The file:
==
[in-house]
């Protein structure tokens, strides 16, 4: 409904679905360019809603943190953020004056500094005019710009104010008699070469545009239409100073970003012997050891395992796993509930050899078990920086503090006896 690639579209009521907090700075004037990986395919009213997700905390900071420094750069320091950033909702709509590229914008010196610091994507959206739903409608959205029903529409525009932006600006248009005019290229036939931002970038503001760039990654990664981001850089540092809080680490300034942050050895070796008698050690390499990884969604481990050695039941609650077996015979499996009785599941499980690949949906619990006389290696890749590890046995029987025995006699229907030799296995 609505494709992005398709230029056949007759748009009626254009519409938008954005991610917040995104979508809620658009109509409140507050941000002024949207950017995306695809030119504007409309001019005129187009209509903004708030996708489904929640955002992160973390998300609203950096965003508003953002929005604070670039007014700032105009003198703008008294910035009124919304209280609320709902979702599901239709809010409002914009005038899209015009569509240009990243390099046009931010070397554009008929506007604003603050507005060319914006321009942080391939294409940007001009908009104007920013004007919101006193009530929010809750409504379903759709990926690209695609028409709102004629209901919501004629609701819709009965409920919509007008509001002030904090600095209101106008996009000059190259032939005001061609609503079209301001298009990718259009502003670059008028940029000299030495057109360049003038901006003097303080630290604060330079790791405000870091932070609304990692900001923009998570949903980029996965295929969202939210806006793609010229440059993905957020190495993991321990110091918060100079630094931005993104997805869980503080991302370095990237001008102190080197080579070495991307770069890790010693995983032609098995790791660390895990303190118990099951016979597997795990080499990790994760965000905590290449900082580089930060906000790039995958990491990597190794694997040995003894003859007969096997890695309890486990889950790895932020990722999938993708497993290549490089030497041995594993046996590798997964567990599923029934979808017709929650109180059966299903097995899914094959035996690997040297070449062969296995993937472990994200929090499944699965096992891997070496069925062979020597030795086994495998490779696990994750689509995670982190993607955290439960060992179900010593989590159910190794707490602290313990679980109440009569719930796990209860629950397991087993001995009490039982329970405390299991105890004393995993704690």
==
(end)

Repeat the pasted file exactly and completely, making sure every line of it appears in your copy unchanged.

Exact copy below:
[in-house]
């Protein structure tokens, strides 16, 4: 409904679905360019809603943190953020004056500094005019710009104010008699070469545009239409100073970003012997050891395992796993509930050899078990920086503090006896 690639579209009521907090700075004037990986395919009213997700905390900071420094750069320091950033909702709509590229914008010196610091994507959206739903409608959205029903529409525009932006600006248009005019290229036939931002970038503001760039990654990664981001850089540092809080680490300034942050050895070796008698050690390499990884969604481990050695039941609650077996015979499996009785599941499980690949949906619990006389290696890749590890046995029987025995006699229907030799296995 609505494709992005398709230029056949007759748009009626254009519409938008954005991610917040995104979508809620658009109509409140507050941000002024949207950017995306695809030119504007409309001019005129187009209509903004708030996708489904929640955002992160973390998300609203950096965003508003953002929005604070670039007014700032105009003198703008008294910035009124919304209280609320709902979702599901239709809010409002914009005038899209015009569509240009990243390099046009931010070397554009008929506007604003603050507005060319914006321009942080391939294409940007001009908009104007920013004007919101006193009530929010809750409504379903759709990926690209695609028409709102004629209901919501004629609701819709009965409920919509007008509001002030904090600095209101106008996009000059190259032939005001061609609503079209301001298009990718259009502003670059008028940029000299030495057109360049003038901006003097303080630290604060330079790791405000870091932070609304990692900001923009998570949903980029996965295929969202939210806006793609010229440059993905957020190495993991321990110091918060100079630094931005993104997805869980503080991302370095990237001008102190080197080579070495991307770069890790010693995983032609098995790791660390895990303190118990099951016979597997795990080499990790994760965000905590290449900082580089930060906000790039995958990491990597190794694997040995003894003859007969096997890695309890486990889950790895932020990722999938993708497993290549490089030497041995594993046996590798997964567990599923029934979808017709929650109180059966299903097995899914094959035996690997040297070449062969296995993937472990994200929090499944699965096992891997070496069925062979020597030795086994495998490779696990994750689509995670982190993607955290439960060992179900010593989590159910190794707490602290313990679980109440009569719930796990209860629950397991087993001995009490039982329970405390299991105890004393995993704690």